It is as well, perhaps, that advance has been slow, though 78 years is but a trifle in the vast journey of human progression. Every step must be carefully tested. If one false crumbling stone be built into a column, every superimposed stone is in danger of becoming a mere waste of time and energy, erected upon a faulty base. There are, admittedly, some stones in the structure of Spiritualism as it is at present presented which may be rejected, but there are others which are strong and true.

The weaker side of Spiritualism lies in the fact that its adherents have largely been drawn from the less educated part of the community. The responsibility, of course, lies with the educated class who have not played their part. But the result has been to bring about a presentment of the philosophy which has often repelled earnest minds, and in no way represents its true scope and significance. Again, there has been no systematic cultivation of the gift of mediumship — this also being the fault of the community and the law; with the result that it has often fallen into unworthy hands and been exercised for purely utilitarian and worldly motives. This holds good, so far as my experience goes, rather for America than for Britain, but in a degree it applies to both.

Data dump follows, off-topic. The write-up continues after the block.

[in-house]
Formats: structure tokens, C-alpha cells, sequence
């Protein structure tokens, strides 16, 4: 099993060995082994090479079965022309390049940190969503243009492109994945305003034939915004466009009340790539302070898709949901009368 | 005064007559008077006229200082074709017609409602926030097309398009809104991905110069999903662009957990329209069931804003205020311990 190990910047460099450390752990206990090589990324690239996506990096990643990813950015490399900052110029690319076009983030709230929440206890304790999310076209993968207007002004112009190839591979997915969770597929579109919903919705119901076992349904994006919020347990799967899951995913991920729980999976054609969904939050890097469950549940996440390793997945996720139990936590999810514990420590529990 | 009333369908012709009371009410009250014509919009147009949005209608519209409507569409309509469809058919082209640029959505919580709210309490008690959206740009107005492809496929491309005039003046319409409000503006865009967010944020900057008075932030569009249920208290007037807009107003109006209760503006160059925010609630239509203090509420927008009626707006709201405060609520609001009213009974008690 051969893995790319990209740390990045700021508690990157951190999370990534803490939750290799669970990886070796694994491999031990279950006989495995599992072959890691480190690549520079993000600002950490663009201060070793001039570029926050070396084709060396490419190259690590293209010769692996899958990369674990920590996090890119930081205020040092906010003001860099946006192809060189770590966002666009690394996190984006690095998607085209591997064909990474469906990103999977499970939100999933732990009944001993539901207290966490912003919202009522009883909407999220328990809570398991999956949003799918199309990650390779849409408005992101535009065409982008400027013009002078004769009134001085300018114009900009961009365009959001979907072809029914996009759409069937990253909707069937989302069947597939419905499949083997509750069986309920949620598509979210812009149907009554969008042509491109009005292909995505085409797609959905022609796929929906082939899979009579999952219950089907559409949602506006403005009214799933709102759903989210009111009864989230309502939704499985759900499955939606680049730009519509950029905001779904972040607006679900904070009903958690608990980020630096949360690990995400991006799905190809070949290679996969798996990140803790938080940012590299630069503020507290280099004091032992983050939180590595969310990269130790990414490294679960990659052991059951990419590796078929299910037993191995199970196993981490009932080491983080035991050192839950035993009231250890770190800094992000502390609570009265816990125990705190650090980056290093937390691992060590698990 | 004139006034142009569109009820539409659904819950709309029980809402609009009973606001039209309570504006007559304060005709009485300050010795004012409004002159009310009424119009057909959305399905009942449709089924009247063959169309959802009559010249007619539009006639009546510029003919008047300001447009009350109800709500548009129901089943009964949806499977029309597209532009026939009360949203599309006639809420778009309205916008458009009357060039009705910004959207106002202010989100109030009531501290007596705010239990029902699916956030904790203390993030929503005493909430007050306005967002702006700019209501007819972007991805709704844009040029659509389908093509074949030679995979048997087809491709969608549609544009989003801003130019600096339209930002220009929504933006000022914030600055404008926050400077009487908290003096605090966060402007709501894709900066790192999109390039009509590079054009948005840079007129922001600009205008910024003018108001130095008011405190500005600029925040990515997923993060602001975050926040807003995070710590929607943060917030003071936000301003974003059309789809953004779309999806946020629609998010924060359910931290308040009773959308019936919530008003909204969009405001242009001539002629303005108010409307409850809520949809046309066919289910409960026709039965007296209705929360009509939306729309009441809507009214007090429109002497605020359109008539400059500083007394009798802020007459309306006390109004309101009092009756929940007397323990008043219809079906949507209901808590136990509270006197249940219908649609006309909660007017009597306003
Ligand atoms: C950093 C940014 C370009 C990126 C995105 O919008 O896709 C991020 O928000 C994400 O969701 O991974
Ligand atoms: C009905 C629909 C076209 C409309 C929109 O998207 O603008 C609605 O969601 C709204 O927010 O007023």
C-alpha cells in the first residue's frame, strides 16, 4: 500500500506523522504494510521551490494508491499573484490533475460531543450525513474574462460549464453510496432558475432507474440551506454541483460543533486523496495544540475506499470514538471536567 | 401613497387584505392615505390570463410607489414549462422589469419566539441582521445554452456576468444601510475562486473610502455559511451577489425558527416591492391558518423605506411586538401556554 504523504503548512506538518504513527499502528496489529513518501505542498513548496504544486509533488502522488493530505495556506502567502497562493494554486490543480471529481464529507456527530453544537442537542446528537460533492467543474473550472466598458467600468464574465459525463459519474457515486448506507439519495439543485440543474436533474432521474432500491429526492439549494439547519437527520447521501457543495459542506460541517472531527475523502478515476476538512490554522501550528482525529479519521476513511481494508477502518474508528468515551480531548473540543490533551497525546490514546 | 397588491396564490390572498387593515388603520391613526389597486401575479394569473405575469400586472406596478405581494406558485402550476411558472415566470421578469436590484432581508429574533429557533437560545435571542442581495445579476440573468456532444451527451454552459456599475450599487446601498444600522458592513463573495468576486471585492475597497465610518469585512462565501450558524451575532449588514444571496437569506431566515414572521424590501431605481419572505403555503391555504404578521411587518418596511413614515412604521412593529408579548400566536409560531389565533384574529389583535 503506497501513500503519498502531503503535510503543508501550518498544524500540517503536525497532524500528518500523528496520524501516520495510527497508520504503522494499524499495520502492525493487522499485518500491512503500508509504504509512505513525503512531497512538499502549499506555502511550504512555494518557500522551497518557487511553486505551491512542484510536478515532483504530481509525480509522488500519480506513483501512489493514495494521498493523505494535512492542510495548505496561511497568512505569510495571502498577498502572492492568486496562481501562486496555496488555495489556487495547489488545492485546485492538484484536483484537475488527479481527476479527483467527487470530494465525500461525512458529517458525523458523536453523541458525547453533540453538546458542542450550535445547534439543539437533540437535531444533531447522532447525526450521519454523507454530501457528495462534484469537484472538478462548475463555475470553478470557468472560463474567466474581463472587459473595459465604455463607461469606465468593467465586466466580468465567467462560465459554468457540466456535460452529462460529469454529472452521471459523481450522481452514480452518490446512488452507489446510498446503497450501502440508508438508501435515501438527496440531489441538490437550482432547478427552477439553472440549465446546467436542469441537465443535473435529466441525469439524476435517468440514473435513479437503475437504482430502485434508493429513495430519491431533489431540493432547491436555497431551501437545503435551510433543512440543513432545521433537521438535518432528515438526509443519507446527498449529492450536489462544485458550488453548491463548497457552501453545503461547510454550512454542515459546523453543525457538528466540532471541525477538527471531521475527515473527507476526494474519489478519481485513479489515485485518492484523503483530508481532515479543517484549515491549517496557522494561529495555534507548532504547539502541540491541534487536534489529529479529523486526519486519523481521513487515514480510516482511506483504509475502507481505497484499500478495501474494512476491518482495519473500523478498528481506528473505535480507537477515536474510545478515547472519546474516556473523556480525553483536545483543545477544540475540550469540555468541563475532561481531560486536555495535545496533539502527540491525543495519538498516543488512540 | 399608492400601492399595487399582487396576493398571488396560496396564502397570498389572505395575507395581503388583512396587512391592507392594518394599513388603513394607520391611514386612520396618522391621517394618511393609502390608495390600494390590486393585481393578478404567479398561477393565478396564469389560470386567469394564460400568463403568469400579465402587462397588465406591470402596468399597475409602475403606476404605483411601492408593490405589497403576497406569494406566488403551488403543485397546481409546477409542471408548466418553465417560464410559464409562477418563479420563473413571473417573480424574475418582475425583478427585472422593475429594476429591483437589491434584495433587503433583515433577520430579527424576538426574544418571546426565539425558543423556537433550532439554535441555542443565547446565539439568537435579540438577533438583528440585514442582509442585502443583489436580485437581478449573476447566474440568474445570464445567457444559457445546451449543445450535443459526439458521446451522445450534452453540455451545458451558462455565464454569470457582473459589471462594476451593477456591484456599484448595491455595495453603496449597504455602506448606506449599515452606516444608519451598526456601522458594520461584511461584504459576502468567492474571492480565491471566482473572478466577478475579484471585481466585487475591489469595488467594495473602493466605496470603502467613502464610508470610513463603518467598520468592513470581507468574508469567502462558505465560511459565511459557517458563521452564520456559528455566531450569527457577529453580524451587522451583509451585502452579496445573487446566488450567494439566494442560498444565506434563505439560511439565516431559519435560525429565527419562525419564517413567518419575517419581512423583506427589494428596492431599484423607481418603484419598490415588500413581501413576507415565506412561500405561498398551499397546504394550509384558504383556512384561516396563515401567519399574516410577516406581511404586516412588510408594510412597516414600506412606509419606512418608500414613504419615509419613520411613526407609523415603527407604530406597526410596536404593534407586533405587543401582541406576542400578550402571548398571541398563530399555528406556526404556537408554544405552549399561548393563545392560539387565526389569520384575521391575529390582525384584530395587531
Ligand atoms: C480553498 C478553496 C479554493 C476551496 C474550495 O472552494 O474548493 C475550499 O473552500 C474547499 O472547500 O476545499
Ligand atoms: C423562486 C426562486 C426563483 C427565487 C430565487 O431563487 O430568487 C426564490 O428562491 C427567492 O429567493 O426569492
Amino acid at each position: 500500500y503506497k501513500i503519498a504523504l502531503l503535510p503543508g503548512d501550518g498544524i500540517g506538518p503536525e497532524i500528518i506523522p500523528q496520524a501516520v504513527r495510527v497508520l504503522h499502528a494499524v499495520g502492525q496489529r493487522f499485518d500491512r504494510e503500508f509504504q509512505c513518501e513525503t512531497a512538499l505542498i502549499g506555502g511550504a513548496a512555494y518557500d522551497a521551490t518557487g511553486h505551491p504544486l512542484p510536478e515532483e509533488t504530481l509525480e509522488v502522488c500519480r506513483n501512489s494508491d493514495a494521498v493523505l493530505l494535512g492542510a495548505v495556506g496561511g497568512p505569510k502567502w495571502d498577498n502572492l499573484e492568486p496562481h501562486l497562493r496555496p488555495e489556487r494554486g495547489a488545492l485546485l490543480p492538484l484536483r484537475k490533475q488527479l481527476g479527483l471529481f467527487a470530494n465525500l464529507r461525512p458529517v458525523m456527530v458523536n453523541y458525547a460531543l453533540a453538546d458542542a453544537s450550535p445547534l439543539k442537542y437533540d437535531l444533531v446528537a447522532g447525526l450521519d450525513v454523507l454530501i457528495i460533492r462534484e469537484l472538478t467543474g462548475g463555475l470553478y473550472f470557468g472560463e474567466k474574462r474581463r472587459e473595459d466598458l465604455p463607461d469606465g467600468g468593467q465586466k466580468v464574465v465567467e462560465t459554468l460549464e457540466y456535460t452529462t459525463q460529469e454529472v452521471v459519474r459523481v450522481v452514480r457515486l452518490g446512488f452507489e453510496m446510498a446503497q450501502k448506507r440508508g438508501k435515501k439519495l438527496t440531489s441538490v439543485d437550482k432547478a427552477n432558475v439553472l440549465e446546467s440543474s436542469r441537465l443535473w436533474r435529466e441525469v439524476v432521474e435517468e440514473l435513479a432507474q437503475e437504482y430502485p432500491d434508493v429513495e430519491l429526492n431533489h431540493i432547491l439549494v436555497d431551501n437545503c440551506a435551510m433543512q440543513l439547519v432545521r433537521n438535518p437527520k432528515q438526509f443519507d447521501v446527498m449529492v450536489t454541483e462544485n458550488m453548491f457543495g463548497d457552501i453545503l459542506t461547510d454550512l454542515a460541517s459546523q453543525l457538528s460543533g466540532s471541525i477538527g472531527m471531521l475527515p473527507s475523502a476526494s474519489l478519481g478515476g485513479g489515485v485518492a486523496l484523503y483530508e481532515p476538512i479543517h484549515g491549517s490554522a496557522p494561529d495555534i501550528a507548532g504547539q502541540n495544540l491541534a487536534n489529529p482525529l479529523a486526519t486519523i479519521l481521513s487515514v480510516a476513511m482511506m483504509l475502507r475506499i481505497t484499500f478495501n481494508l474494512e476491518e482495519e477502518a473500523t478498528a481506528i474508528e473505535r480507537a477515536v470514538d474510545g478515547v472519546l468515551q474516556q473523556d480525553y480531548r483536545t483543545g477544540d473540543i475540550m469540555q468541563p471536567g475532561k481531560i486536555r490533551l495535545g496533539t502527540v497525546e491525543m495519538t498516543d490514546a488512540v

Again, a retinue of rogues have been attracted to the Movement by the fact that seances have been largely held in the dark when the object has been to produce physical phenomena. This has served as a screen for villainy, and the effect has been increased occasionally by the systematic use of conjurors' apparatus. When such fraud has been discovered it has naturally come before the police courts and has been reported in the papers, while the successful work of the honest medium gets no public notice. Hence an entirely false view has been built up of the proportion of true to false. But the fault lies, to some extent, with the Spiritualists, as had they insisted upon the use of at least a red light at their seances these would have been less easy for rogues. It is true that this would have been done at the cost of a loss of power, for darkness is conducive to results, but none the less I think that smaller phenomena with security are better than larger ones with a danger of scandal.